San Francisco Federation of Teachers, Local 61
Pre-World War II
Long regarded as a good labor town, San Francisco earned that reputation with the success of the General Strike in July of 1934 and the subsequent growth of blue-collar unionism. Chartered by the AFT in 1919, San Francisco Local 61 has enjoyed the strong support of the Labor Council and the State Federation of Labor, though organizing white-collars into unions has never been easy, even in San Francisco. The Local has also played an important role in the labor movement.
Like other unions, Local 61 has been affected by two, not always compatible, influences: ideological-unionism and bread-and-butter pragmatism. As with many pre-World-War II organizations, the Communist issue rose to plague the union movement. Unlike a number of locals, San Francisco survived the redbaiting of fifteen years of hysterical anti-Communism. Later, and forthrightly, the California Labor Federation and the teachers’ union went on to oppose McCarthyism and the witch hunts of the House Un-American Activities Committee, but failed to block a loyalty oath requirement for teachers in the 1950s.
Along with the rest of organized Labor, Local 61 engaged actively in the Civil Rights struggles of the ’60s and has routinely supported AFL-CIO calls to boycott anti-labor products, culminating in strong support of Cesar Chavez’s efforts to organize farm workers in the ’60s and ’70s.
This liberal bias in political activism derives from the progressive social agenda of the New Deal, as does its bread-and-butter orientation. The New Deal promoted decent housing, clothing, and shelter for everyone at the same time it was promoting a strong labor movement, as reflected in such legislation as the Wagner Labor Relations Act.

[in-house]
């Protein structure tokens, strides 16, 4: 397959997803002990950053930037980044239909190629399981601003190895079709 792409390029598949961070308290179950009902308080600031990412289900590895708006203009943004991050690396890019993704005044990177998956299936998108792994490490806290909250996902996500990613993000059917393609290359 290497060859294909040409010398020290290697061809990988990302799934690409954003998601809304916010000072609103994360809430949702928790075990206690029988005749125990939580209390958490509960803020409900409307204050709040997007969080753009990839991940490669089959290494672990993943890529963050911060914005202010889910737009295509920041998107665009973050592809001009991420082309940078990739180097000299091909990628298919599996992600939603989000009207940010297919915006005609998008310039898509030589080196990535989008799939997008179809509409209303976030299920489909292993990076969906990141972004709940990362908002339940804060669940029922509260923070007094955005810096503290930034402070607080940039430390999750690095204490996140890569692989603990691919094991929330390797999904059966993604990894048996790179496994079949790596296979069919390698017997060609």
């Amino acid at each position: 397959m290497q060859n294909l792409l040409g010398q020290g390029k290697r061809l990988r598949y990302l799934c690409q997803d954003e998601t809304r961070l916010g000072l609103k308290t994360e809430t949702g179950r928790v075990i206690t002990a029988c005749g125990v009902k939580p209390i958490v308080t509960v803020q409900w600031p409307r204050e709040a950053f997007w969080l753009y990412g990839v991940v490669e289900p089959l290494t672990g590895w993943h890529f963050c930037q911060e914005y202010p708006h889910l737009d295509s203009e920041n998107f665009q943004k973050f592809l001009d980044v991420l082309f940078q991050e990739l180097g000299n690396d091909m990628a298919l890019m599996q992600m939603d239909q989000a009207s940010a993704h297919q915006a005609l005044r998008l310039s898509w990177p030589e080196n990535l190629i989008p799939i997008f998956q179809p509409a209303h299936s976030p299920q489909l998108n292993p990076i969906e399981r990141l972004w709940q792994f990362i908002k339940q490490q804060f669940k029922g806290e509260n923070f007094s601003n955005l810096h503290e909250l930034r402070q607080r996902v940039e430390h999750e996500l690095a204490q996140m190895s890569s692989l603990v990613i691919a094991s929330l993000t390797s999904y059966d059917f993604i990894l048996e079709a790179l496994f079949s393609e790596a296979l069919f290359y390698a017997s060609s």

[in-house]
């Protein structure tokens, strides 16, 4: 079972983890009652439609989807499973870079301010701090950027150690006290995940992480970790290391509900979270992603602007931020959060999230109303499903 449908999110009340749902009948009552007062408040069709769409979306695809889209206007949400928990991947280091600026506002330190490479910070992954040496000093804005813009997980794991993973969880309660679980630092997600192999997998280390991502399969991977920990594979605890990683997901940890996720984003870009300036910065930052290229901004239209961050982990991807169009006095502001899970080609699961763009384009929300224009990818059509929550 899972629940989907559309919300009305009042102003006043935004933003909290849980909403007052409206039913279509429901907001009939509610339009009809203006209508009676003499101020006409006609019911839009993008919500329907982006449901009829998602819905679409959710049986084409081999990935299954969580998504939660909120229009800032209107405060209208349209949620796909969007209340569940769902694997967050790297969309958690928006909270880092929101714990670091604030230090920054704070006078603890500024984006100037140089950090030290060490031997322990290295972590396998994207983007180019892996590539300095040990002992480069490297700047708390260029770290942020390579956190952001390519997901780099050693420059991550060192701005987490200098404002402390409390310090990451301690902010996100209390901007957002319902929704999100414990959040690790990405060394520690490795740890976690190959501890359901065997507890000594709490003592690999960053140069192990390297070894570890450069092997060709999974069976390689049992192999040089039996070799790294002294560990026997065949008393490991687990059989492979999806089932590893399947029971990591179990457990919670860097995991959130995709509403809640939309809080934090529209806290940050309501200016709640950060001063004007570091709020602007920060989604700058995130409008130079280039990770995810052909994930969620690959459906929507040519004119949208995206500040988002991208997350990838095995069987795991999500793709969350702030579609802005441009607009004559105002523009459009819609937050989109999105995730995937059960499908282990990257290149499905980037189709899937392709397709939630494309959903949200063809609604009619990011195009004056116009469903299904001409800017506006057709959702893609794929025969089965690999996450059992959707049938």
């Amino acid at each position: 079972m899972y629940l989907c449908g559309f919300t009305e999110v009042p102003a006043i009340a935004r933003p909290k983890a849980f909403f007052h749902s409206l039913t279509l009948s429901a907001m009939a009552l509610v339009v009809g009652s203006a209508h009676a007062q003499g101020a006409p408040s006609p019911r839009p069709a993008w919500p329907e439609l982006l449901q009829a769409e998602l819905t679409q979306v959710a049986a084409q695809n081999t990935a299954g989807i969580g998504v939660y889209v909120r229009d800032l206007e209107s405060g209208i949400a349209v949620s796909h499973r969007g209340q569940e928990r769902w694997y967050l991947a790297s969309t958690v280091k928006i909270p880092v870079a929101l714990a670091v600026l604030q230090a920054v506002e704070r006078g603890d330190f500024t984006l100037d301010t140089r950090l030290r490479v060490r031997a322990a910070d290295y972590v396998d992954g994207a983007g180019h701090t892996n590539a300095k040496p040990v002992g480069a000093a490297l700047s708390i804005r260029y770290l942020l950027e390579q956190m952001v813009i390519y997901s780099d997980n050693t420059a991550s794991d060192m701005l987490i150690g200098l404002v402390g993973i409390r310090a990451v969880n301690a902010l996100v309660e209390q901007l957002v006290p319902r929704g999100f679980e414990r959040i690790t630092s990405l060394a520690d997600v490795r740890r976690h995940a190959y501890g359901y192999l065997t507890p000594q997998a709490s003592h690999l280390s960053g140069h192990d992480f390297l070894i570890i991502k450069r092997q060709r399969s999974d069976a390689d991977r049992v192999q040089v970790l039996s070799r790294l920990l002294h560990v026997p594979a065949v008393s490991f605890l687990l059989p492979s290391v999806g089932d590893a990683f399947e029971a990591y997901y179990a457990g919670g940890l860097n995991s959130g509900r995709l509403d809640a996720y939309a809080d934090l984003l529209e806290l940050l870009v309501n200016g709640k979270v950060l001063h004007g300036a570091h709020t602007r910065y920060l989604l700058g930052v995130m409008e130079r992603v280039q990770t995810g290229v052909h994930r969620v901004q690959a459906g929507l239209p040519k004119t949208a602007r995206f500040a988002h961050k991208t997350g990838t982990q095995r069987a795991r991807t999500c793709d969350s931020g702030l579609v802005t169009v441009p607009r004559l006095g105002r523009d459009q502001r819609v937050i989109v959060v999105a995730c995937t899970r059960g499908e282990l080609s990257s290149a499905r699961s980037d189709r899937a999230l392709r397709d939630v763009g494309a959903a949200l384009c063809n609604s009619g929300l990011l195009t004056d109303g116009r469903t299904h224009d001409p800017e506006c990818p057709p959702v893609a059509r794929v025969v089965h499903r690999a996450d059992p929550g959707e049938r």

With its ideological base established early, 61 has been able to devote its recent attention to educational issues along with practical struggles for decent wages, reasonable class sizes, and a safe, productive teaching-and learning environment.
Post-World War II
The modern Local dates from 1949 when a post-war crop of teachers, many of them World War II veterans fresh from college, began to see the AFT as a force for good in education and politics. As early as 1950, the Local had grown to 200 members and was growing steadily. Throughout the decade of the ’50s Local 61 met or exceeded its membership quota every year. With the entry of large numbers of men to the profession, the drive was on to make teaching a family sustaining occupation, where before, as with many women-dominated occupations, inferior pay and status prevailed, discouraging permanence in the teaching force and dampening pride in the profession.
Succeeding President Maurice Power, a junior college teacher, President Arthur Stewart, a hard-driving shop teacher, began to give modern shape to the Local with his militancy and talent for translating ideas into programs of action.